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The subject of the vaginal microflora, and how it might alter during pregnancy has been given significant attention in recent years by the scientific community.
We know that ordinarily the vaginal microbiome is dominated by a number of genus, including Lactobacilli. If balanced, these bacteria provide a natural barrier against bacterial and viral pathogens and help to maintain a healthy vaginal pH.
We also know that once a woman falls pregnant, and as the pregnancy progresses, the vaginal microflora undergoes a series of fascinating changes.
At the beginning and towards the middle of gestation the bacterial composition becomes less diverse, in favour of even greater numbers of Lactobacilli bacteria.1 This is thought to be a deliberate mechanism for limiting intimate health infections, which can cause complications during pregnancy.2
As the pregnancy progresses towards birth this bacterial composition changes again. This time increasing in diversity so that Lactobacilli bacteria no longer dominate, and the bacterial composition of the vaginal microbiota returns to resemble that of a non-pregnant woman. Health professionals can find out more about the Lactobacilli genus in the Probiotics Database.
It’s been suggested that these changes are triggered by hormonal changes and that the consequent migration of Bifidobacteria to the vaginal tract from the gut is a deliberate ‘gathering’ of bacteria in preparation for birth.
You might remember that in 2014 Joanna wrote a blog post highlighting a documentary film, Microbirth, which investigated the link between a natural birth and our microbiome, and its impact on health and immunity. She explored the idea that bacteria gather in the mother’s vaginal tract pre-birth and that the new-born is ‘seeded’ during the birthing process with the mother’s microbiome – a process the programme-makers referred to as ‘maternal heritage’.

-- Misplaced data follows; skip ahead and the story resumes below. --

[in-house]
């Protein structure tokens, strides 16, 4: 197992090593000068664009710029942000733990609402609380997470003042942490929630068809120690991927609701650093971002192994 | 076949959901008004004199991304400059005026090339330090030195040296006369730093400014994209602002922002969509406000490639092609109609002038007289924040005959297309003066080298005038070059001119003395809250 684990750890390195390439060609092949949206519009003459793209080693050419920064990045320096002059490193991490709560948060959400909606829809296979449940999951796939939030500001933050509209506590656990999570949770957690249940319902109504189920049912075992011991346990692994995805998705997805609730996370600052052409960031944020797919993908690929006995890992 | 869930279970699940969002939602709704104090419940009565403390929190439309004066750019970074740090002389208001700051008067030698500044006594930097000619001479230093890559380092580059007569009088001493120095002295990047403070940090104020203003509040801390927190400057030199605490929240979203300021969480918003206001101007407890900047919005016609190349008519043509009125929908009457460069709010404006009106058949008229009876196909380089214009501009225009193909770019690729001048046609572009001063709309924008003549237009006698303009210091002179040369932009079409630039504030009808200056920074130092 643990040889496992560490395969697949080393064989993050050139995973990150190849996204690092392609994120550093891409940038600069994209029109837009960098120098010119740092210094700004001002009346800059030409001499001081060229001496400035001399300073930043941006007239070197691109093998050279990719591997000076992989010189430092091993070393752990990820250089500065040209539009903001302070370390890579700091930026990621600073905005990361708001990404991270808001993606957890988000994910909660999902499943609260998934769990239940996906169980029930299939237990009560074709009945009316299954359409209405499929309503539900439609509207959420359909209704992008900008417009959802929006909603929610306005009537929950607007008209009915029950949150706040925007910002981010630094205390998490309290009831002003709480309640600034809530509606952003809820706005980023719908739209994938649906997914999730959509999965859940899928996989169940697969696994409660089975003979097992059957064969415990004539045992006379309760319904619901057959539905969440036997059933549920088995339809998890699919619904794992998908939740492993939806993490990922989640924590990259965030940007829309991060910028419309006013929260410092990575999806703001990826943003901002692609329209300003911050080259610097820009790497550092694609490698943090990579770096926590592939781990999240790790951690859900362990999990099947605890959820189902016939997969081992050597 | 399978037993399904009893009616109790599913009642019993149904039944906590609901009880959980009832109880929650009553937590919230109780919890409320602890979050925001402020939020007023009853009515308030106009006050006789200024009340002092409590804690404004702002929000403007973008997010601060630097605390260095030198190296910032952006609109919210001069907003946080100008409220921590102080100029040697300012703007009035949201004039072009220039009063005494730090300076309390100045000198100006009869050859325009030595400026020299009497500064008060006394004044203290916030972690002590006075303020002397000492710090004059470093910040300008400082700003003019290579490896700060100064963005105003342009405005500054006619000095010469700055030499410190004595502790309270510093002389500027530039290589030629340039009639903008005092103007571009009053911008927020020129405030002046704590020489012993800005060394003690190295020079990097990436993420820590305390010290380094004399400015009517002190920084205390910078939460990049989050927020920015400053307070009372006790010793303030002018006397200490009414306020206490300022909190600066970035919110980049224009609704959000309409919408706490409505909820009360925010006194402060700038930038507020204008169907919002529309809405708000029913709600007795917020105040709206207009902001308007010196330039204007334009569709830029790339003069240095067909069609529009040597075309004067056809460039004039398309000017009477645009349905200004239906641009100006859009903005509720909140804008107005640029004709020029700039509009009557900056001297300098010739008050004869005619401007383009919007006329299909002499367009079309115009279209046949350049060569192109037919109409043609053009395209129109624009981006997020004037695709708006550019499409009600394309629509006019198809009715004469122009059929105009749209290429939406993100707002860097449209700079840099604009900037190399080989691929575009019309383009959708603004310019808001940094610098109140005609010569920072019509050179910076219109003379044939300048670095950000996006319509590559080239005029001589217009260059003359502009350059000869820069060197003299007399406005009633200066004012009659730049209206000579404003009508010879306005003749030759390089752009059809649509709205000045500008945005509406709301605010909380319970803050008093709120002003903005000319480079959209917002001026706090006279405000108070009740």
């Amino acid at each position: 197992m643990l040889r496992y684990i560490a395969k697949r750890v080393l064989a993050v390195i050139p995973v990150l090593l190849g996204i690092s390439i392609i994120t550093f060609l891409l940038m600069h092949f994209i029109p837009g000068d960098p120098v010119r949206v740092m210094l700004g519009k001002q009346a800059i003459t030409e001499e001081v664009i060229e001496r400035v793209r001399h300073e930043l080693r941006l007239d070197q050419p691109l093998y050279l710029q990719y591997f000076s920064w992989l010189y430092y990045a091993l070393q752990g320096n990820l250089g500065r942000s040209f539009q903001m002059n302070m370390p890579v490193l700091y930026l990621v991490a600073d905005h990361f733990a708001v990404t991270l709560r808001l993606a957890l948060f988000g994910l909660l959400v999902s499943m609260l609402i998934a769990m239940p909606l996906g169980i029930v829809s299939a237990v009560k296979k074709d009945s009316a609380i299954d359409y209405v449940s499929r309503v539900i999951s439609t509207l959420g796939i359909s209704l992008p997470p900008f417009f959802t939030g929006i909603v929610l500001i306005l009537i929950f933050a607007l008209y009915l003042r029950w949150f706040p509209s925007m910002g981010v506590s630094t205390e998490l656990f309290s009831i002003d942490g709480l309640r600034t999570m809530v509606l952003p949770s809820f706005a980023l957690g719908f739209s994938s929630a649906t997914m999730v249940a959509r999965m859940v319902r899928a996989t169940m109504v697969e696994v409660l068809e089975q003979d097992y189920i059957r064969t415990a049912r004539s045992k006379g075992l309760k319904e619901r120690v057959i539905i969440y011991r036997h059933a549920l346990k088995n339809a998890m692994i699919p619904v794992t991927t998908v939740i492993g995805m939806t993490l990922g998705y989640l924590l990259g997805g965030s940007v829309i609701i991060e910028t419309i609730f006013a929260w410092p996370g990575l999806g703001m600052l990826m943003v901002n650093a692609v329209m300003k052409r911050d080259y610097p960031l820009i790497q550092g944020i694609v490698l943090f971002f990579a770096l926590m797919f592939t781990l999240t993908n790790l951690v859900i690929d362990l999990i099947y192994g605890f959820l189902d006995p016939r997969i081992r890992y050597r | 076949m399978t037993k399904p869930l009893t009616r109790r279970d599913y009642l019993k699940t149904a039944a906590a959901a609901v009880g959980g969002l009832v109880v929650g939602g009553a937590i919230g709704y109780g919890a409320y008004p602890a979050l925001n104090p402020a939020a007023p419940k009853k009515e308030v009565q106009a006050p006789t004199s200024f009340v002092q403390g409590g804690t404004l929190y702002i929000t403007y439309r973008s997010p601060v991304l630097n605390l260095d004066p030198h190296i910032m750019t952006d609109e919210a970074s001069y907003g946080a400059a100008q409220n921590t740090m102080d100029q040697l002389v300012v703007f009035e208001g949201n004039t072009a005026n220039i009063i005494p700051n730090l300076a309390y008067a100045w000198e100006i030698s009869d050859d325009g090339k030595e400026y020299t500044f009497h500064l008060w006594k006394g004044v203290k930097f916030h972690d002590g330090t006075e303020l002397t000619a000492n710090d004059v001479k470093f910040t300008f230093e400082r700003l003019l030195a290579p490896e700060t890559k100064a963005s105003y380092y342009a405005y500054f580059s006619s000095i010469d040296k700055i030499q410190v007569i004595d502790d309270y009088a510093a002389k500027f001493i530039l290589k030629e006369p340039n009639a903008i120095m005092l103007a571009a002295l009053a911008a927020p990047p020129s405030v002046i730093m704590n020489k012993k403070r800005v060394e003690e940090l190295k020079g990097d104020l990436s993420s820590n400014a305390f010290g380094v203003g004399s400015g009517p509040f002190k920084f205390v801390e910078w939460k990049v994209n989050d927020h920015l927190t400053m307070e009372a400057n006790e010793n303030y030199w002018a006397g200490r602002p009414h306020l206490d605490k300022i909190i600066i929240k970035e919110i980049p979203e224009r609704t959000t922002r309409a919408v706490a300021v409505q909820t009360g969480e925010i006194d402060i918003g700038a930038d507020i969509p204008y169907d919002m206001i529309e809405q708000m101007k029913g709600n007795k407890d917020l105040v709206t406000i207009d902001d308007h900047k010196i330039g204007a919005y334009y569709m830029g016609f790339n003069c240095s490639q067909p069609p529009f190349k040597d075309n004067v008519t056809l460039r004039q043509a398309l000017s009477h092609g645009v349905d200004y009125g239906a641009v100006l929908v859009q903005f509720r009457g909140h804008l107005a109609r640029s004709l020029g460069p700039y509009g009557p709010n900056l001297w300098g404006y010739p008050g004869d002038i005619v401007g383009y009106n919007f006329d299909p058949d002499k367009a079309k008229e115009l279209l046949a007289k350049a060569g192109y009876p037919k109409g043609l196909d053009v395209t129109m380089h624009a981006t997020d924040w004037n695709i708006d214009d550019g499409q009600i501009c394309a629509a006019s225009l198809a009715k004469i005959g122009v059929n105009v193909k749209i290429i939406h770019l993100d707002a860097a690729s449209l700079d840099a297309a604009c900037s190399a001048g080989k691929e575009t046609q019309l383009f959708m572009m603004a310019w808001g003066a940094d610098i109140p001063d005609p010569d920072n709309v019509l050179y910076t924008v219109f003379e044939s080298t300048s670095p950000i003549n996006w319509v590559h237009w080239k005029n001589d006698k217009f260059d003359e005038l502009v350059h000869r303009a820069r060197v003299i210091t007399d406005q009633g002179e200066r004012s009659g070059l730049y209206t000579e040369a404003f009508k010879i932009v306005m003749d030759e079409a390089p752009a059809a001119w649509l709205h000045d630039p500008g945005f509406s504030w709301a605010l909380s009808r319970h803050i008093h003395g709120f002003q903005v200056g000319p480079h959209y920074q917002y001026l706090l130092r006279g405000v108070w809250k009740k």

How an individual is born, whether via vaginal delivery or C-section, has the potential to affect that person’s lifelong microbiome. Interestingly, in a recent interview, Dr Aagaard, from the Texas Children’s Hospital and Baylor College of Medicine in Houston, argued that as much attention needs to paid to influencing the developing microbiome of the baby, in the 40 weeks of pregnancy, as to the transfer of microbes dring the birth itself – ‘as this may be as important or even more important than how the baby comes out’.3
For a long time, it was thought that the womb was sterile but we now know that the placenta also harbours a unique ecosystem of bacteria from the mother. It follows that this bacteria is passed to the baby via the blood, and although Dr. Aagaard is sceptical that this was an evolutionary design, she agreed that this knowledge could be used to our advantage, potentially in preparing the fetal immune system.
Although more research is needed, these studies support the message that throughout pregnancy, during labour and beyond, the mothers gut and vaginal microflora are hugely relevant to both her own health, and that of her baby.
If you'd like to learn more about bacteria and the placenta you can read Kathy's excellent blog: 'Do babies come into contact with bacteria in the womb?'